Based on the Co-operatives Young Driver Insurance data, March is the month that they are most likely to claim on their motor insurance, not only that, but 17-25 year olds appear to favour Fridays
According to the new data, October is the second most likely month, with November being the third most likely month for a young driver to claim.
Order of months with most young driver claims
1 – March
2 – October
3 – November
4 – January
5 – May
6 – September
7 – June
8 – December
9 – July
10 – April
11 – February
12 – August
Claims reported range from road traffic collisions to damage claims.
According to the Co-operatives new data, it appears driving over the weekend is safest time for young drivers, with the least likely claims to come on a Saturday and Sunday:
Co-operatives information also implies that young drivers in vehicles between 8 and 11 years old are also more likely to claim than others.
- Seven in ten (71%) drivers surveyed have dangerously poor knowledge when it comes to winter stopping distances
- Two thirds (66%) of drivers believe others do not leave enough space to stop safely
- More than half of drivers questioned (54%) think other drivers travel too fast in poor weather conditions
A new study carried out on behalf of Brake and Direct Line is highlighting the risks too many drivers are taking in bad weather. The survey released on the 8th January 2016, reveals 71% of drivers questioned do not know how much longer it will take their vehicle to stop in icy conditions. This means they could be putting other road users, and themselves, at risk by underestimating the distance.
11% of drivers think the stopping distance is twice as long in icy weather, a third think it’s four times as long and 27% think it should be five times as long. Just 23% of drivers know that the actual figure is up to 10 times as long, with 6% being even more cautious and believing it is up to 20 times as long.
That means, that on a fine day, if you are travelling at 30 mph and need to brake immediately it will take you 23 meters to stop, in icy conditions it could take up to 230 meters – that’s the length of two-full sized football pitches and, of course, the faster you are travelling, the further that distance could be.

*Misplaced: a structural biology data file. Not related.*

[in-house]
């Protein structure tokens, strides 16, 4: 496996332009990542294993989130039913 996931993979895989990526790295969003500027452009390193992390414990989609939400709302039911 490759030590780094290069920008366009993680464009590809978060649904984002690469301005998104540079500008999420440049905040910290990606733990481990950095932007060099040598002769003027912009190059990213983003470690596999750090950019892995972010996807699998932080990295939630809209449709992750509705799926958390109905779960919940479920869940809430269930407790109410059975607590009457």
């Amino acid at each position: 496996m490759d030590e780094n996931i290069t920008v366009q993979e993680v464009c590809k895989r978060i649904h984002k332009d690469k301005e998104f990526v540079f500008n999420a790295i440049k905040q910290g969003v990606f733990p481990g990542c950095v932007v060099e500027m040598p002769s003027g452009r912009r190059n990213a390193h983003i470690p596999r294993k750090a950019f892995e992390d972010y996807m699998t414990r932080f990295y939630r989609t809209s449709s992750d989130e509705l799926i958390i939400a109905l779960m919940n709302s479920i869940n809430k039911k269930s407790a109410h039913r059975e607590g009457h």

Teenagers could have to wait a year longer than currently before they are allowed to take their driving test.
The government is considering issuing only 12-month probationary licences at the age of 18 in a bid to cut accidents involving young motorists.
New drivers would also face a curfew between 22:00 and 05:00 unless a passenger aged over 30 was in the car.
It recommends a one-year “learner stage” beginning at 17, during which drivers would have to total at least 100 hours of daytime and 20 hours of night-time practice under supervision.
Learners can then take their test at 18 and, if they pass, will get a probationary licence and have to display a green “P” plate.
During this stage, drivers will face the curfew and all those under 30 will be banned from carrying any passengers also under 30.
After the 12-month probationary period, drivers will automatically graduate to a full licence and unrestricted driving.
Statistics show that more than a fifth of deaths on British roads in 2011 involved drivers aged 17-24.
Research has shown there are approximately 400,000 rear-end bumps on the roads each year in the UK, accounting for one in four of all road traffic accidents.
Data from more than 200,000 accident claims in 2010 found that 27% of them occurred when one car hit another from behind. This is a 9% increase in the percentage of these types of accidents from 2009.
Many rear-end collisions result in whiplash for the occupants of the vehicle and these type of accidents account for 75% of all bodily injury claims.
Congestion means we often travel in slow moving traffic. Drivers get frustrated and drive a little too aggressively. This can cause them to bump the car in front.
On faster roads many drivers don’t leave enough space between themselves and the vehicle in front. If the car in front needs to break suddenly, it’s possible to go straight into the back of them.
The Ministry of Justice has reported record numbers of unauthorised claims management companies have been shut down within the last year.
Nearly 350 firms were closed down last year in comparison to 35 the year before – a ten-fold increase.
This follows the Ministry of Justice’s reforms including restructuring ‘no win, no fee’ deals to discourage needless and excessive litigation as well as reviewing the way advertising is used by claims management companies to attract business.
The 349 firms who had their licences taken away in 2010/11 were either found to be in breach of rules or failed to meet the regulator’s requirements for authorisation.
In the worst cases, the reasons for action included evidence of fraud, misleading marketing and aggressive sales techniques.
February 22 | Company
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